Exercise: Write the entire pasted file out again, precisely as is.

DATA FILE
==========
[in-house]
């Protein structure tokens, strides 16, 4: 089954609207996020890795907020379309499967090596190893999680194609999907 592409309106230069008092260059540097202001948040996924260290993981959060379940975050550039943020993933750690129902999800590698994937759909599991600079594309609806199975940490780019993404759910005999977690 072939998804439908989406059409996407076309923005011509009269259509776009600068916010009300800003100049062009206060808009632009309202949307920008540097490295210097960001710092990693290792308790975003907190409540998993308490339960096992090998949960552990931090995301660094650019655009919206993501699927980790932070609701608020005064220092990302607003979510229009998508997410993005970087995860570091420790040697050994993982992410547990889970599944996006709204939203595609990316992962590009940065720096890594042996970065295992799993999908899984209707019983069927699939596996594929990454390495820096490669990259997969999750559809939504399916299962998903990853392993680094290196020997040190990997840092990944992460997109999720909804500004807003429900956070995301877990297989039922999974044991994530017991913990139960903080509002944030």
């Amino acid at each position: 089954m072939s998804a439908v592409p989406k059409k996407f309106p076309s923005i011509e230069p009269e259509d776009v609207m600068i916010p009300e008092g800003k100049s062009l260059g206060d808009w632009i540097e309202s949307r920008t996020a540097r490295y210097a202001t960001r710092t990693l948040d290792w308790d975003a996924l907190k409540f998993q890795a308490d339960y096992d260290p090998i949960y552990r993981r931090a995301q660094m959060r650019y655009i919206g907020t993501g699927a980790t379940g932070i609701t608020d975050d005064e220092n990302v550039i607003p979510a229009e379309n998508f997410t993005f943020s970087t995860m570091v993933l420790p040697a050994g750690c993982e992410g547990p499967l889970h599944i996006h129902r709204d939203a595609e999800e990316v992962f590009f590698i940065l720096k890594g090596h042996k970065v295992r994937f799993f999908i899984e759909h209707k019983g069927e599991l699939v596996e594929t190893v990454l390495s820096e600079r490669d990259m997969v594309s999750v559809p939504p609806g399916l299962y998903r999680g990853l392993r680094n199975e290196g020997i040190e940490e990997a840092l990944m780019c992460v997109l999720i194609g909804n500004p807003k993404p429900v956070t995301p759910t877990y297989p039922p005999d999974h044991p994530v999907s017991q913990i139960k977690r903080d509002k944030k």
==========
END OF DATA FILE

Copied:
[in-house]
């Protein structure tokens, strides 16, 4: 089954609207996020890795907020379309499967090596190893999680194609999907 592409309106230069008092260059540097202001948040996924260290993981959060379940975050550039943020993933750690129902999800590698994937759909599991600079594309609806199975940490780019993404759910005999977690 072939998804439908989406059409996407076309923005011509009269259509776009600068916010009300800003100049062009206060808009632009309202949307920008540097490295210097960001710092990693290792308790975003907190409540998993308490339960096992090998949960552990931090995301660094650019655009919206993501699927980790932070609701608020005064220092990302607003979510229009998508997410993005970087995860570091420790040697050994993982992410547990889970599944996006709204939203595609990316992962590009940065720096890594042996970065295992799993999908899984209707019983069927699939596996594929990454390495820096490669990259997969999750559809939504399916299962998903990853392993680094290196020997040190990997840092990944992460997109999720909804500004807003429900956070995301877990297989039922999974044991994530017991913990139960903080509002944030």
């Amino acid at each position: 089954m072939s998804a439908v592409p989406k059409k996407f309106p076309s923005i011509e230069p009269e259509d776009v609207m600068i916010p009300e008092g800003k100049s062009l260059g206060d808009w632009i540097e309202s949307r920008t996020a540097r490295y210097a202001t960001r710092t990693l948040d290792w308790d975003a996924l907190k409540f998993q890795a308490d339960y096992d260290p090998i949960y552990r993981r931090a995301q660094m959060r650019y655009i919206g907020t993501g699927a980790t379940g932070i609701t608020d975050d005064e220092n990302v550039i607003p979510a229009e379309n998508f997410t993005f943020s970087t995860m570091v993933l420790p040697a050994g750690c993982e992410g547990p499967l889970h599944i996006h129902r709204d939203a595609e999800e990316v992962f590009f590698i940065l720096k890594g090596h042996k970065v295992r994937f799993f999908i899984e759909h209707k019983g069927e599991l699939v596996e594929t190893v990454l390495s820096e600079r490669d990259m997969v594309s999750v559809p939504p609806g399916l299962y998903r999680g990853l392993r680094n199975e290196g020997i040190e940490e990997a840092l990944m780019c992460v997109l999720i194609g909804n500004p807003k993404p429900v956070t995301p759910t877990y297989p039922p005999d999974h044991p994530v999907s017991q913990i139960k977690r903080d509002k944030k």